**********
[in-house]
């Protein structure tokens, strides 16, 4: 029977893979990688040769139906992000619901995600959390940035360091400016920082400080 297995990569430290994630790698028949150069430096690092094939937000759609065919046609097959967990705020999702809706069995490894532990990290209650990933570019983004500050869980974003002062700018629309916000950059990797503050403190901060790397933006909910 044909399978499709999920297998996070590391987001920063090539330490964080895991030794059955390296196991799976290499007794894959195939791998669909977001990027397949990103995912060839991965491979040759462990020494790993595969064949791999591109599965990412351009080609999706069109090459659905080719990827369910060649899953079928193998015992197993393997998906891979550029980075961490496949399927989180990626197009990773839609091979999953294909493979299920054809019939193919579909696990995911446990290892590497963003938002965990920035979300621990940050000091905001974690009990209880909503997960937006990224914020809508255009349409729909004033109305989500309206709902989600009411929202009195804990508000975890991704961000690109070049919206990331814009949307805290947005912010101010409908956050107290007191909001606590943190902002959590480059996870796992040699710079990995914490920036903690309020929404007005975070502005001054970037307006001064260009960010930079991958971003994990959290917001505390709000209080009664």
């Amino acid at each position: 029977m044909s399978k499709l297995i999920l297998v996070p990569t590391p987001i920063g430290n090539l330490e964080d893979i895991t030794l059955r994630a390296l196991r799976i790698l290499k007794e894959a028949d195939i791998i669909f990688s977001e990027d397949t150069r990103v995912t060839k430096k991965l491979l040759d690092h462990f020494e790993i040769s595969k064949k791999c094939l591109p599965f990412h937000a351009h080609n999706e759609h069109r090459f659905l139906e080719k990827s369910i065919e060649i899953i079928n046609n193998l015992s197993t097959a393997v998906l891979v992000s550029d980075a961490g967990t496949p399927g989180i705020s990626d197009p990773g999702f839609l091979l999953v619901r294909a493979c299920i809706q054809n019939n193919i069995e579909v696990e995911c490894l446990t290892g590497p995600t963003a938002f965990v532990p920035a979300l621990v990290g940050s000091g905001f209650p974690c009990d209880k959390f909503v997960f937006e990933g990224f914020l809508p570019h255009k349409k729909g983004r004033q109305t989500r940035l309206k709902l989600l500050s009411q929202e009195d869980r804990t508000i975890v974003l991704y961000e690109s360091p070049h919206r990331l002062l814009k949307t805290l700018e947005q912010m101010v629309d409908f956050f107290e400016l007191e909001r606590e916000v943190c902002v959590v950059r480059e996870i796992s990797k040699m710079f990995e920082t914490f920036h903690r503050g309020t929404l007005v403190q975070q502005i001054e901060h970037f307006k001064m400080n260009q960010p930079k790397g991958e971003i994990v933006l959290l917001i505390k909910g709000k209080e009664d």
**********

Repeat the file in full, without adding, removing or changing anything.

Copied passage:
[in-house]
């Protein structure tokens, strides 16, 4: 029977893979990688040769139906992000619901995600959390940035360091400016920082400080 297995990569430290994630790698028949150069430096690092094939937000759609065919046609097959967990705020999702809706069995490894532990990290209650990933570019983004500050869980974003002062700018629309916000950059990797503050403190901060790397933006909910 044909399978499709999920297998996070590391987001920063090539330490964080895991030794059955390296196991799976290499007794894959195939791998669909977001990027397949990103995912060839991965491979040759462990020494790993595969064949791999591109599965990412351009080609999706069109090459659905080719990827369910060649899953079928193998015992197993393997998906891979550029980075961490496949399927989180990626197009990773839609091979999953294909493979299920054809019939193919579909696990995911446990290892590497963003938002965990920035979300621990940050000091905001974690009990209880909503997960937006990224914020809508255009349409729909004033109305989500309206709902989600009411929202009195804990508000975890991704961000690109070049919206990331814009949307805290947005912010101010409908956050107290007191909001606590943190902002959590480059996870796992040699710079990995914490920036903690309020929404007005975070502005001054970037307006001064260009960010930079991958971003994990959290917001505390709000209080009664």
């Amino acid at each position: 029977m044909s399978k499709l297995i999920l297998v996070p990569t590391p987001i920063g430290n090539l330490e964080d893979i895991t030794l059955r994630a390296l196991r799976i790698l290499k007794e894959a028949d195939i791998i669909f990688s977001e990027d397949t150069r990103v995912t060839k430096k991965l491979l040759d690092h462990f020494e790993i040769s595969k064949k791999c094939l591109p599965f990412h937000a351009h080609n999706e759609h069109r090459f659905l139906e080719k990827s369910i065919e060649i899953i079928n046609n193998l015992s197993t097959a393997v998906l891979v992000s550029d980075a961490g967990t496949p399927g989180i705020s990626d197009p990773g999702f839609l091979l999953v619901r294909a493979c299920i809706q054809n019939n193919i069995e579909v696990e995911c490894l446990t290892g590497p995600t963003a938002f965990v532990p920035a979300l621990v990290g940050s000091g905001f209650p974690c009990d209880k959390f909503v997960f937006e990933g990224f914020l809508p570019h255009k349409k729909g983004r004033q109305t989500r940035l309206k709902l989600l500050s009411q929202e009195d869980r804990t508000i975890v974003l991704y961000e690109s360091p070049h919206r990331l002062l814009k949307t805290l700018e947005q912010m101010v629309d409908f956050f107290e400016l007191e909001r606590e916000v943190c902002v959590v950059r480059e996870i796992s990797k040699m710079f990995e920082t914490f920036h903690r503050g309020t929404l007005v403190q975070q502005i001054e901060h970037f307006k001064m400080n260009q960010p930079k790397g991958e971003i994990v933006l959290l917001i505390k909910g709000k209080e009664d």